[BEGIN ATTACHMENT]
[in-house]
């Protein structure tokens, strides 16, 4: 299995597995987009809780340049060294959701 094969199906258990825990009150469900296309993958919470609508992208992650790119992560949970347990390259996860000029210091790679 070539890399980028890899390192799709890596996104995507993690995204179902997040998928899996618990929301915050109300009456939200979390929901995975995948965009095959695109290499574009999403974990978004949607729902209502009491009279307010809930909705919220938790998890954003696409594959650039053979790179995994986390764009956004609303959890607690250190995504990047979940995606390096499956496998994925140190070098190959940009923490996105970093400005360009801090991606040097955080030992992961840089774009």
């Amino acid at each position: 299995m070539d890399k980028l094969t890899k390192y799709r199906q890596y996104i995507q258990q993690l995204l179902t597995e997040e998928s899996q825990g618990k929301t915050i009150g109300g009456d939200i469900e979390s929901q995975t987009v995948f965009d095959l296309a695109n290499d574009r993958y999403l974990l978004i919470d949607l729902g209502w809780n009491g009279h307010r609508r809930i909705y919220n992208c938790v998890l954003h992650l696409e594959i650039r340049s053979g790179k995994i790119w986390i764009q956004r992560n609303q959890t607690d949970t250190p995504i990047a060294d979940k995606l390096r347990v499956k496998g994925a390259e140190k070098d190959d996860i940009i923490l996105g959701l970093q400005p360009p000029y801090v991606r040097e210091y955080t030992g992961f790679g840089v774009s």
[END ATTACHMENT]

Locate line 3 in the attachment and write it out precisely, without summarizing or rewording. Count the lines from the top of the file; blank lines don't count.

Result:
């Amino acid at each position: 299995m070539d890399k980028l094969t890899k390192y799709r199906q890596y996104i995507q258990q993690l995204l179902t597995e997040e998928s899996q825990g618990k929301t915050i009150g109300g009456d939200i469900e979390s929901q995975t987009v995948f965009d095959l296309a695109n290499d574009r993958y999403l974990l978004i919470d949607l729902g209502w809780n009491g009279h307010r609508r809930i909705y919220n992208c938790v998890l954003h992650l696409e594959i650039r340049s053979g790179k995994i790119w986390i764009q956004r992560n609303q959890t607690d949970t250190p995504i990047a060294d979940k995606l390096r347990v499956k496998g994925a390259e140190k070098d190959d996860i940009i923490l996105g959701l970093q400005p360009p000029y801090v991606r040097e210091y955080t030992g992961f790679g840089v774009s």